The Homeland Security Department has begun the process of contracting to replace the border security network it scrapped last week, by issuing a request for information on interconnected surveillance towers, department officials said on Wednesday.
The market research is part of the department's new plan to acquire proven, ready-made technology tailored to the terrain of each border region, as opposed to the now-defunct $1 billion Secure Border Initiative network. The SBInet program ran into cost, schedule and performance problems in an unsuccessful attempt to install a one-size-fits-all virtual fence composed of monitoring devices, intelligence databases and communication links.
Depending on budget decisions, a formal request for bids on the project might be issued late this fiscal year, with contracts awarded several months after that, DHS spokesman Matthew Chandler said.
The RFI for so-called integrated fixed towers, which was posted Tuesday on the contracting bulletin board FedBizOpps, asks vendors for comments on market conditions and scientific advances to help shape "an acquisition strategy for technology solutions that detect, track, identify and classify illegal incursions." The technology is intended to provide border agents with a full view of activity between ports of entry to stop drug smuggling, illegal immigration and terrorist-related activities. Comments are due Feb. 8.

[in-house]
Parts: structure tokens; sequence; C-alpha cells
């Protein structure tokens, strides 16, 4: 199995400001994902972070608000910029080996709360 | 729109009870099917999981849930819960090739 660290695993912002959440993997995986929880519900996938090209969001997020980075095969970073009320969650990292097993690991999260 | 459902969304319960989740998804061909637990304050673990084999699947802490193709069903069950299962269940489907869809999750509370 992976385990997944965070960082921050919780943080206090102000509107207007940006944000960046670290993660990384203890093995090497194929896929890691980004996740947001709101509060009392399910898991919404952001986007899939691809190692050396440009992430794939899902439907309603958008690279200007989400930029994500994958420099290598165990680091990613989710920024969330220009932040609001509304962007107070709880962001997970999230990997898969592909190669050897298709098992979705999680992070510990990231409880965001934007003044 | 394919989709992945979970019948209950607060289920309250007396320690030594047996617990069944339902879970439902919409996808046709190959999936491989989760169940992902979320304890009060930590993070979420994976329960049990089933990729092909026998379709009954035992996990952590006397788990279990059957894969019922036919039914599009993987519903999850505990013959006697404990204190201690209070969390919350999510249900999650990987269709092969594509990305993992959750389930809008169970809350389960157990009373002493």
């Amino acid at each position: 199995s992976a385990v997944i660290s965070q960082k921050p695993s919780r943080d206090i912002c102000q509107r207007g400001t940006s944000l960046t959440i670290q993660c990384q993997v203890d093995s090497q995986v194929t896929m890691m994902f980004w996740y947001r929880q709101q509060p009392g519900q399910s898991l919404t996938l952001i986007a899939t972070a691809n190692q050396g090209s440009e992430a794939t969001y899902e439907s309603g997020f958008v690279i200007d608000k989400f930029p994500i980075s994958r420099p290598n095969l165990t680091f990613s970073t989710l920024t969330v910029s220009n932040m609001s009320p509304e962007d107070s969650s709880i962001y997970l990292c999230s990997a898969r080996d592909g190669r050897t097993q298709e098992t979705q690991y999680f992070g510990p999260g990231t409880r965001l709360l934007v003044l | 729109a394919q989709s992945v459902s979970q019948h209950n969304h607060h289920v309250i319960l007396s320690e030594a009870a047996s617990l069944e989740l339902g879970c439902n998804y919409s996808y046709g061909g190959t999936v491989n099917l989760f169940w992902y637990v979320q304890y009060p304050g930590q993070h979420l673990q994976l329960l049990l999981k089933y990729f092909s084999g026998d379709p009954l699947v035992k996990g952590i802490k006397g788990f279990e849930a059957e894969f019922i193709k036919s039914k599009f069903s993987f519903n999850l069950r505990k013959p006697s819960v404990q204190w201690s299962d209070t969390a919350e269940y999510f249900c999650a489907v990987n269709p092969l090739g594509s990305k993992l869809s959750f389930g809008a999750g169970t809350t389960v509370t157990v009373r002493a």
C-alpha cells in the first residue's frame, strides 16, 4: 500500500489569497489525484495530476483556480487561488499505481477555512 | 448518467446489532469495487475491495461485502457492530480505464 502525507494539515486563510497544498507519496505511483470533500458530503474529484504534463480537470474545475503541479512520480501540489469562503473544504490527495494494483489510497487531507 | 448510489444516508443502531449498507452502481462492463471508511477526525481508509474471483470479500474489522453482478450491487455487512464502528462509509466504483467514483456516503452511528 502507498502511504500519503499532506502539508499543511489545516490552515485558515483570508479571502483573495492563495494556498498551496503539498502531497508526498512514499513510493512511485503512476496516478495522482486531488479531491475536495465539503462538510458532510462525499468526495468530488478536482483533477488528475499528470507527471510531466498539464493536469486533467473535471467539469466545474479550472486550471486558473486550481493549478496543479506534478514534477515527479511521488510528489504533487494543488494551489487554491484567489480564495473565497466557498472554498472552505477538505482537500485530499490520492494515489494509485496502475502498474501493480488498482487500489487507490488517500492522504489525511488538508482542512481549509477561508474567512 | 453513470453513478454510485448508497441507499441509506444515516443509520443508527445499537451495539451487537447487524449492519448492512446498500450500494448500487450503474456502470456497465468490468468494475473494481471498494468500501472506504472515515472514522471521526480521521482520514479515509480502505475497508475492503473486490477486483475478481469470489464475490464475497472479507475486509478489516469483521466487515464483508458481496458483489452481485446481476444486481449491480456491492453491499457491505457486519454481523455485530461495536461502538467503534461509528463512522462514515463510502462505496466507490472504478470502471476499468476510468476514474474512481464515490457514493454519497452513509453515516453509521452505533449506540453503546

"The RFI approach is one tool available to us to involve industry at an early stage in our process," Chandler said.
Department officials will start procuring stand-alone tower parts this fiscal year, Chandler added. He said the decision to move ahead with the non-integrated tower elements was based on the priorities of DHS' Customs and Border Protection bureau.
DHS is looking for tools that will offer automatic, continuous wide-area surveillance that are largely open, or not tied to any one brand's proprietary technology, according to Tuesday's notice. Contracting officers envision a system consisting of several towers, where each one is equipped with a suite of sensors for constant surveillance; supporting power; and communications.
The applications will instantly identify humans, animals, vehicles and other suspicious items, as well as provide agents with video to inspect the scene manually for backpackers or people carrying certain weapons. The video will enable border personnel "to classify the threat in terms of group size, whether they are migrant workers, smugglers, etc, and whether they are armed," the RFI states.
The system will display the precise location, speed and direction of suspicious activity, according to the notice. The technology also will draw from pre-existing data feeds that were launched during the SBInet program. The tower equipment and network connectivity must withstand extreme weather conditions and harsh environments, such as the Arizona deserts and mountains where DHS initially had begun deploying SBInet.
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